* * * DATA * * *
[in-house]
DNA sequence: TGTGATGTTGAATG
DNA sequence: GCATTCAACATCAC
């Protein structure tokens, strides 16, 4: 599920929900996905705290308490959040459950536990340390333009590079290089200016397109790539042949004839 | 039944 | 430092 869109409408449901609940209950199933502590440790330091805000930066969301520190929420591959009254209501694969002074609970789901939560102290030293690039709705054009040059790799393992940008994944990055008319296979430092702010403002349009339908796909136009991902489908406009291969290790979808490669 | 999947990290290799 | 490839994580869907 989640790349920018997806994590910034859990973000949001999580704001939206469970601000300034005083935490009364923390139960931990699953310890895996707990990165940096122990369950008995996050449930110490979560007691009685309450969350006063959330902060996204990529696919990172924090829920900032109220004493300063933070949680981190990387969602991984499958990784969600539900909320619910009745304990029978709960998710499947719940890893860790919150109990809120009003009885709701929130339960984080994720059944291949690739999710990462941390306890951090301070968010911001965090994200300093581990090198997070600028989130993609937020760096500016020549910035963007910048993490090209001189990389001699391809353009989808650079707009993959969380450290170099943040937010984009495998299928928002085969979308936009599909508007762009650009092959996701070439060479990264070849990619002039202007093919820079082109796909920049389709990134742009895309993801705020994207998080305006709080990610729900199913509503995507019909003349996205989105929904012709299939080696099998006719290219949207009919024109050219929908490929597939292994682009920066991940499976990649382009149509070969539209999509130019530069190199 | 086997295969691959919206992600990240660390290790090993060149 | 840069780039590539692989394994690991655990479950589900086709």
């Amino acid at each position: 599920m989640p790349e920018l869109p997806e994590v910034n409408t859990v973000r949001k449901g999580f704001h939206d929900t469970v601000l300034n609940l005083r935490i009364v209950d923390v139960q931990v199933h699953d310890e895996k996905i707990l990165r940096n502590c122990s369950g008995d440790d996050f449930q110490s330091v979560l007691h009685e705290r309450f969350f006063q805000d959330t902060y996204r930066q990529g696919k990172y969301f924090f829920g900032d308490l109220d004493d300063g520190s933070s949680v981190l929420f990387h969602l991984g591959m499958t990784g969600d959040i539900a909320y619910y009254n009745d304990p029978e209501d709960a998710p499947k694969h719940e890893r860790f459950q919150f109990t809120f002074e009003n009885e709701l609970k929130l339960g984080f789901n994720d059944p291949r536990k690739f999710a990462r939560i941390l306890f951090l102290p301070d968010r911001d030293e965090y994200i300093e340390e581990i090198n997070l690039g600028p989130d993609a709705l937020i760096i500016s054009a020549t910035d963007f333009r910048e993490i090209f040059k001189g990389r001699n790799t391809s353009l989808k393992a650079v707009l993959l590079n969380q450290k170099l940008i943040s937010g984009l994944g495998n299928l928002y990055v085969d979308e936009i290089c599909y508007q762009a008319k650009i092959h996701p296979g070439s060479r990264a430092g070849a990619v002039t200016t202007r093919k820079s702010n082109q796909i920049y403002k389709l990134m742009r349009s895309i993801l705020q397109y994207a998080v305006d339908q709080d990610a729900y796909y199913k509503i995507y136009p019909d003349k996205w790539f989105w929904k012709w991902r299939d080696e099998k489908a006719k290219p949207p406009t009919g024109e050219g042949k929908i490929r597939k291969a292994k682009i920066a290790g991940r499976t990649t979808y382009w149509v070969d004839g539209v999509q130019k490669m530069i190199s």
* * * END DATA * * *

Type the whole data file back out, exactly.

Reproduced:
[in-house]
DNA sequence: TGTGATGTTGAATG
DNA sequence: GCATTCAACATCAC
């Protein structure tokens, strides 16, 4: 599920929900996905705290308490959040459950536990340390333009590079290089200016397109790539042949004839 | 039944 | 430092 869109409408449901609940209950199933502590440790330091805000930066969301520190929420591959009254209501694969002074609970789901939560102290030293690039709705054009040059790799393992940008994944990055008319296979430092702010403002349009339908796909136009991902489908406009291969290790979808490669 | 999947990290290799 | 490839994580869907 989640790349920018997806994590910034859990973000949001999580704001939206469970601000300034005083935490009364923390139960931990699953310890895996707990990165940096122990369950008995996050449930110490979560007691009685309450969350006063959330902060996204990529696919990172924090829920900032109220004493300063933070949680981190990387969602991984499958990784969600539900909320619910009745304990029978709960998710499947719940890893860790919150109990809120009003009885709701929130339960984080994720059944291949690739999710990462941390306890951090301070968010911001965090994200300093581990090198997070600028989130993609937020760096500016020549910035963007910048993490090209001189990389001699391809353009989808650079707009993959969380450290170099943040937010984009495998299928928002085969979308936009599909508007762009650009092959996701070439060479990264070849990619002039202007093919820079082109796909920049389709990134742009895309993801705020994207998080305006709080990610729900199913509503995507019909003349996205989105929904012709299939080696099998006719290219949207009919024109050219929908490929597939292994682009920066991940499976990649382009149509070969539209999509130019530069190199 | 086997295969691959919206992600990240660390290790090993060149 | 840069780039590539692989394994690991655990479950589900086709």
């Amino acid at each position: 599920m989640p790349e920018l869109p997806e994590v910034n409408t859990v973000r949001k449901g999580f704001h939206d929900t469970v601000l300034n609940l005083r935490i009364v209950d923390v139960q931990v199933h699953d310890e895996k996905i707990l990165r940096n502590c122990s369950g008995d440790d996050f449930q110490s330091v979560l007691h009685e705290r309450f969350f006063q805000d959330t902060y996204r930066q990529g696919k990172y969301f924090f829920g900032d308490l109220d004493d300063g520190s933070s949680v981190l929420f990387h969602l991984g591959m499958t990784g969600d959040i539900a909320y619910y009254n009745d304990p029978e209501d709960a998710p499947k694969h719940e890893r860790f459950q919150f109990t809120f002074e009003n009885e709701l609970k929130l339960g984080f789901n994720d059944p291949r536990k690739f999710a990462r939560i941390l306890f951090l102290p301070d968010r911001d030293e965090y994200i300093e340390e581990i090198n997070l690039g600028p989130d993609a709705l937020i760096i500016s054009a020549t910035d963007f333009r910048e993490i090209f040059k001189g990389r001699n790799t391809s353009l989808k393992a650079v707009l993959l590079n969380q450290k170099l940008i943040s937010g984009l994944g495998n299928l928002y990055v085969d979308e936009i290089c599909y508007q762009a008319k650009i092959h996701p296979g070439s060479r990264a430092g070849a990619v002039t200016t202007r093919k820079s702010n082109q796909i920049y403002k389709l990134m742009r349009s895309i993801l705020q397109y994207a998080v305006d339908q709080d990610a729900y796909y199913k509503i995507y136009p019909d003349k996205w790539f989105w929904k012709w991902r299939d080696e099998k489908a006719k290219p949207p406009t009919g024109e050219g042949k929908i490929r597939k291969a292994k682009i920066a290790g991940r499976t990649t979808y382009w149509v070969d004839g539209v999509q130019k490669m530069i190199s």